The brilliance of low-voltage yard lights
I need efficient outdoor lighting by my deck and landscaping. I need something simple to install, so I thought about low-voltage lights. Are low-voltage lights efficient, and what types are best?—Ronnie S.
The big advantage of low-voltage lighting is you can install it yourself and eliminate the professional installation expenses. There is a huge variety of styles and accessories at nearly every home center and hardware store.
Another advantage is safety.
With low-voltage lighting, when you work in your landscaping and gardens, you do not have to worry about the risk of electrocution when digging with metal garden tools. Because the wires on the ground carry only 12 volts, you will not be shocked if you nick one.
The energy efficiency of low-voltage lighting is fairly similar to standard line-voltage (120 volts) outdoor lighting. If you are interested in brightly lighting a large area, line-voltage lighting fixtures, such as low-pressure sodium, are the better choice.
The newest and most energy-efficient low-voltage landscaping lighting uses super-efficient LEDs (light emitting diodes).
LEDs are still considerably more expensive than other lighting alternatives, but they use one-fourth to one-fifth as much electricity as equivalent incandescent bulbs. They also last at least 10 times longer.
The most difficult part of installing a low-voltage lighting system is making sure the total wattage of all the fixtures on a line does not exceed the rated output of the transformer. The maximum 12-volt output wattage will be listed on the transformer, and the instructions for the fixtures should list their individual wattages.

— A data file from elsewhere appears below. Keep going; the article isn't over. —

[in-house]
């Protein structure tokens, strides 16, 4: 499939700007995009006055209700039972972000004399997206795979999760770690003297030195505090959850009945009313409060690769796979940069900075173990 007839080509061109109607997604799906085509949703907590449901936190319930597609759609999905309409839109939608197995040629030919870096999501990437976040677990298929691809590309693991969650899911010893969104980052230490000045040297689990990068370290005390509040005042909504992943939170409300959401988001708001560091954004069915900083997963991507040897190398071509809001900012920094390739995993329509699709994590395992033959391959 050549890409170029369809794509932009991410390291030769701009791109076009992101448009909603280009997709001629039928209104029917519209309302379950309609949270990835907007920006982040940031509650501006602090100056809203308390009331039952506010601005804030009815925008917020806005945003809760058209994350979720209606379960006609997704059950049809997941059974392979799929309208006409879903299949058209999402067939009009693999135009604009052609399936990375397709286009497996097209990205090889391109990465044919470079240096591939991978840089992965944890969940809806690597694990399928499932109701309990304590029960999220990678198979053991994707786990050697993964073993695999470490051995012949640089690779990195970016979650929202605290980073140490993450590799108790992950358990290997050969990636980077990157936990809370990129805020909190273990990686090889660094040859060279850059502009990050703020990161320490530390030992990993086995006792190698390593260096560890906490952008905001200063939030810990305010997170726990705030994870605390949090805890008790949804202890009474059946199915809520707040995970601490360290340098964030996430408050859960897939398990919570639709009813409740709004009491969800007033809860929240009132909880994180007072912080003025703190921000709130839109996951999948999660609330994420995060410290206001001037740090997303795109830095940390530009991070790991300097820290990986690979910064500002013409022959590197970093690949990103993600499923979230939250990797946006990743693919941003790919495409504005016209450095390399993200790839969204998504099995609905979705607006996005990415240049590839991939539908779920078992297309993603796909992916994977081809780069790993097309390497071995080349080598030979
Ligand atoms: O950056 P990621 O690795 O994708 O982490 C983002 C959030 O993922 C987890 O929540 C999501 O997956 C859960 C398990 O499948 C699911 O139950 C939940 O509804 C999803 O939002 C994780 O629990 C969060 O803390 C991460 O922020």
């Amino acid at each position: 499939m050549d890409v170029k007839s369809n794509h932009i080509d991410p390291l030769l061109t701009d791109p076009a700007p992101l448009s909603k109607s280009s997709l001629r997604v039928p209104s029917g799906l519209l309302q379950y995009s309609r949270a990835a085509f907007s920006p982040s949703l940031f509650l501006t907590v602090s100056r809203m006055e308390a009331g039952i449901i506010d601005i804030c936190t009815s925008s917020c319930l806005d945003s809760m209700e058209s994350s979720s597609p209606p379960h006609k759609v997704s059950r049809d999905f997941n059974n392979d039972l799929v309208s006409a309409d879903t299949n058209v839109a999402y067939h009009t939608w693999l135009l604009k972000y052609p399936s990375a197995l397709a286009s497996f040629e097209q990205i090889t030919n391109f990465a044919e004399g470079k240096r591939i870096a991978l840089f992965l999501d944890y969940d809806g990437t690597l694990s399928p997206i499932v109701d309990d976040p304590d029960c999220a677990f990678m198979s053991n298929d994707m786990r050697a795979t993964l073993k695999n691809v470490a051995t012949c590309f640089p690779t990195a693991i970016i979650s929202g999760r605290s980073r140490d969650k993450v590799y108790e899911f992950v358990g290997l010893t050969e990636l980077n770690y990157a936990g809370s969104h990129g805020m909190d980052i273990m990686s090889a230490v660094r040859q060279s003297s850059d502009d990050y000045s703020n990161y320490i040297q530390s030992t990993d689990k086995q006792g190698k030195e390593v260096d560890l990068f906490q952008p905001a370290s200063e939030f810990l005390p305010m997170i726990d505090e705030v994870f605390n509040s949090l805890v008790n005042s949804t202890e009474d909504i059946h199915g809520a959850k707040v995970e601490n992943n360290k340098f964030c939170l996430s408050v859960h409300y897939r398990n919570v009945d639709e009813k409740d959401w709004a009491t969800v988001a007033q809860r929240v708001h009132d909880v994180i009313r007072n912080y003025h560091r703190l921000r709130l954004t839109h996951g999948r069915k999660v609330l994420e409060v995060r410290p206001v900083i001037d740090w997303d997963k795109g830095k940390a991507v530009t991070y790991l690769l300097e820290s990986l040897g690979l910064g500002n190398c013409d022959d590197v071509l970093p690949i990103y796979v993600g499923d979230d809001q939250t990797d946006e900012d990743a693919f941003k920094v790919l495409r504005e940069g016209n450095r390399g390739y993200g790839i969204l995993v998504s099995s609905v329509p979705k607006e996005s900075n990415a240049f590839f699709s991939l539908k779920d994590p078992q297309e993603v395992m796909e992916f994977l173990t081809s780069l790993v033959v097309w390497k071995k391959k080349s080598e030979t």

If you buy a prepackaged low-voltage lighting kit, it will include the proper size transformer for the number and types of lights. If you add more or assemble your own, be careful not to exceed the transformer’s output maximum or ever go above 300 watts. If a lighting layout requires more than 300 watts, do not connect two transformers together. Set up two separate wiring layouts to stay below 300 watts on each.
When purchasing a low-voltage system, select a transformer with a built-in mechanical or electronic timer or photo-eye control.
The most convenient are photo-eye controlled transformers. A photo-eye control has many sequencing options. One of the more convenient and efficient is “on” at dusk, “off” in a set number of hours. For security, an “on” at dusk, “off” at dawn is a good option but uses more electricity.
The following companies offer low-voltage lights:
Troy Landscape Lighting